How important was the show’s DIY mentality to fostering the scene?

It was just a genuine movement of kids that loved that music and then loved wanting to make that music. They would make that stuff even if it wasn't gaining hype. They would still be into it because there's just something about it that makes them want to do it.

Do you feel like Low End Theory helped create an “L.A. sound” for electronic music?

Oh yeah, for sure. Before, maybe the previous L.A. electronics sound was the electro sounds from the '80s. But this was a newer updated version of that, which was more hip hop influenced. Besides some of the Florida iEDM stuff, there really isn't a super hip-hop based electronic music movement. It used to always feel like things had to be fast, that things had to be techno or house to be considered electronic. And we just slowed it way down and kept it instrumental. And I think that's what got people. It was like, "Oh, I get it. It's like rap beats but without the rap."  

How influential do you think that sound has been on mainstream pop/hip hop music?

Like I said, it's this hip-hop based electronic music that's kind of rough around the edges. You just know it when you hear it. Like when I heard that Weeknd song “Crew Love,” I was like, "Damn, whoever made that beat has been listing to Flying Lotus.” I don't know if it's really describable—but sidechaining, clipped vocals, harsh base, all that shit kind of makes like elements of the sound.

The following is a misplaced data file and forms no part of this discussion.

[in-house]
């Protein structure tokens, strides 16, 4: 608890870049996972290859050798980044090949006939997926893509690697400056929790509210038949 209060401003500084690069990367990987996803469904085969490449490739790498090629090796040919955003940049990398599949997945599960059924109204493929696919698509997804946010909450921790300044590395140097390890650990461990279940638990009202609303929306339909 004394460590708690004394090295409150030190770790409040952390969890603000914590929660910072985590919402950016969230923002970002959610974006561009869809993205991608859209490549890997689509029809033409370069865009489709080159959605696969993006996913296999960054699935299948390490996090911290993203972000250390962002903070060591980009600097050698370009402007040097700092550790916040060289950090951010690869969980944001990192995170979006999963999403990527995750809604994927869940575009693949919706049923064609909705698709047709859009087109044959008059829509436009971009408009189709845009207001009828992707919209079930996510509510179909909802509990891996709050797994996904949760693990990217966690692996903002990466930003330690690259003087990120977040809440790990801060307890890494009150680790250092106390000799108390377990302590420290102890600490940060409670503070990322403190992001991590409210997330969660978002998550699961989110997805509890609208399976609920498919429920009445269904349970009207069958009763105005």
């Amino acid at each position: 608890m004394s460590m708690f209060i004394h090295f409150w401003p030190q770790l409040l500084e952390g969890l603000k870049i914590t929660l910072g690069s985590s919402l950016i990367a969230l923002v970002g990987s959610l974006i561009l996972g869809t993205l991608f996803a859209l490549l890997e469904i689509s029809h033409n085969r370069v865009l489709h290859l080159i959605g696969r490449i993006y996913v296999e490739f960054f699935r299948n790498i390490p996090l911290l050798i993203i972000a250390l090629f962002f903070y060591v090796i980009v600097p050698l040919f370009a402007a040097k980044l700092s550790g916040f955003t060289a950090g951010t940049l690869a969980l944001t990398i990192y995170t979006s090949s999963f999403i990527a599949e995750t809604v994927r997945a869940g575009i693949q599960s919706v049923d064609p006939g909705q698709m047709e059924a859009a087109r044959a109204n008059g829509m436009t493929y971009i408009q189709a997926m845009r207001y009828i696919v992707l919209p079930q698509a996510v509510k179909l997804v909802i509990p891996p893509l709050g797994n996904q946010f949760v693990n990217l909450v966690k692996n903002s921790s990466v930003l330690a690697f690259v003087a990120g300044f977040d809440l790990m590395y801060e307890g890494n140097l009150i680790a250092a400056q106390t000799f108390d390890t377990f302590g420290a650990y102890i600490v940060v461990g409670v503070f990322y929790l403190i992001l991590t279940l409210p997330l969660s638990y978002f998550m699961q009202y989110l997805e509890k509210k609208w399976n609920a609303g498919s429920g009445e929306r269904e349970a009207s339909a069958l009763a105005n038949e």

Do you have any favorite memories?

Yeah, there are so many. The second time Odd Future played there, it was pretty incredible. It was kind of an impromptu performance because it was supposed to be just Syd (Tha Kyd) and her laptop ended up crashing and breaking so she wasn't able to play. I ended up having to DJ for them. And it was right when “Yonkers” came out, so the hype on Tyler, (the Creator) was just through the roof.

What was behind the decision to announce the final run of shows?

We always agreed that when it felt like it was slowing down, that we would wind it down instead of trying to keep something alive that people didn't want anymore. And that's just what it feels like. It feels like it’s run its course and kids have moved onto something else. So, we just feel it's time to wrap it up.

When did you start to notice the energy at the shows wasn’t the same?

We already had this organic slowness that started happening maybe since 2016 or so. There was a time when no matter what the lineup was, it was just cracking. But now it's become less about kids just wanting to check out the club and more about, "Oh, who's playing there?"

The closing announcement talked about wanting people in the community to set aside their differences and come together. Was there anything internally that forced the decision to shut things down?

The elephant in the room is the whole Gaslamp thing. It definitely divided the scene in so many different ways. There are people that feel like we didn't support him, or that we turned our back on him. And I think there are people that just want to stay away from the whole thing in general. The other side of it is that he had hella fans that came to the club just to see him, so they're not coming around anymore. That whole thing was just a little too much for us to handle.

Do you plan to keep Low End Theory going in some other capacity?

We've been talking about maybe at least doing yearly or quarterly, but we haven't really decided as of yet.

What do you have planned for the final run of shows?

The next few lineups are going to be bonkers. We've got Nosaj Thing, Jonwayne and a lot of other folks who helped build the whole scene up coming back to do their final set there. And Daedelus of course, who’s one of our main guys. He's going to do the second to last show.

Low End Theory will host its final run of shows every Wednesday at The Airliner until Aug. 8.